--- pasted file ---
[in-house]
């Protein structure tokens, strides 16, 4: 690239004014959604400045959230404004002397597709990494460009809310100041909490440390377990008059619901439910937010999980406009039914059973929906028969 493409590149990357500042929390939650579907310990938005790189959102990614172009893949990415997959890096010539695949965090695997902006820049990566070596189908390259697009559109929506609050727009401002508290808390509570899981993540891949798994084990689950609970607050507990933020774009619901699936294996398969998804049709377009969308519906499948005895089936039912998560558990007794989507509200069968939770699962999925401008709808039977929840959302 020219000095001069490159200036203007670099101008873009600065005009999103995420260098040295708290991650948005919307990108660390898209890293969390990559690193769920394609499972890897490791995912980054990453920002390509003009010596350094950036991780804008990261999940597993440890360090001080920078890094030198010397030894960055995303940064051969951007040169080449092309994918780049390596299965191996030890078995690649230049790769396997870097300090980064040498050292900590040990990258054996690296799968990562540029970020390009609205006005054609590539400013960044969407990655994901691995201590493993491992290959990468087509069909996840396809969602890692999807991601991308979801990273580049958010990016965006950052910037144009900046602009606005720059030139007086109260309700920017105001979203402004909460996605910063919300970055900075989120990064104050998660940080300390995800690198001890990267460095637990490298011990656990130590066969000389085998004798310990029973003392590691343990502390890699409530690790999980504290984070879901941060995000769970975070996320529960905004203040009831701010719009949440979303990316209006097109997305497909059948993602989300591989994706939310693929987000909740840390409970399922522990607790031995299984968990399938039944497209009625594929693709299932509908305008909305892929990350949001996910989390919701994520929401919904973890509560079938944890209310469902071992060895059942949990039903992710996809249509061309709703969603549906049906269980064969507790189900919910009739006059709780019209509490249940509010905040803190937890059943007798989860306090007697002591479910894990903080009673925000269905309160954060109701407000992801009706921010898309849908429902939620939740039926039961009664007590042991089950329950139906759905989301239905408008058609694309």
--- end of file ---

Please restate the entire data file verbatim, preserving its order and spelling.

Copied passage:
[in-house]
């Protein structure tokens, strides 16, 4: 690239004014959604400045959230404004002397597709990494460009809310100041909490440390377990008059619901439910937010999980406009039914059973929906028969 493409590149990357500042929390939650579907310990938005790189959102990614172009893949990415997959890096010539695949965090695997902006820049990566070596189908390259697009559109929506609050727009401002508290808390509570899981993540891949798994084990689950609970607050507990933020774009619901699936294996398969998804049709377009969308519906499948005895089936039912998560558990007794989507509200069968939770699962999925401008709808039977929840959302 020219000095001069490159200036203007670099101008873009600065005009999103995420260098040295708290991650948005919307990108660390898209890293969390990559690193769920394609499972890897490791995912980054990453920002390509003009010596350094950036991780804008990261999940597993440890360090001080920078890094030198010397030894960055995303940064051969951007040169080449092309994918780049390596299965191996030890078995690649230049790769396997870097300090980064040498050292900590040990990258054996690296799968990562540029970020390009609205006005054609590539400013960044969407990655994901691995201590493993491992290959990468087509069909996840396809969602890692999807991601991308979801990273580049958010990016965006950052910037144009900046602009606005720059030139007086109260309700920017105001979203402004909460996605910063919300970055900075989120990064104050998660940080300390995800690198001890990267460095637990490298011990656990130590066969000389085998004798310990029973003392590691343990502390890699409530690790999980504290984070879901941060995000769970975070996320529960905004203040009831701010719009949440979303990316209006097109997305497909059948993602989300591989994706939310693929987000909740840390409970399922522990607790031995299984968990399938039944497209009625594929693709299932509908305008909305892929990350949001996910989390919701994520929401919904973890509560079938944890209310469902071992060895059942949990039903992710996809249509061309709703969603549906049906269980064969507790189900919910009739006059709780019209509490249940509010905040803190937890059943007798989860306090007697002591479910894990903080009673925000269905309160954060109701407000992801009706921010898309849908429902939620939740039926039961009664007590042991089950329950139906759905989301239905408008058609694309």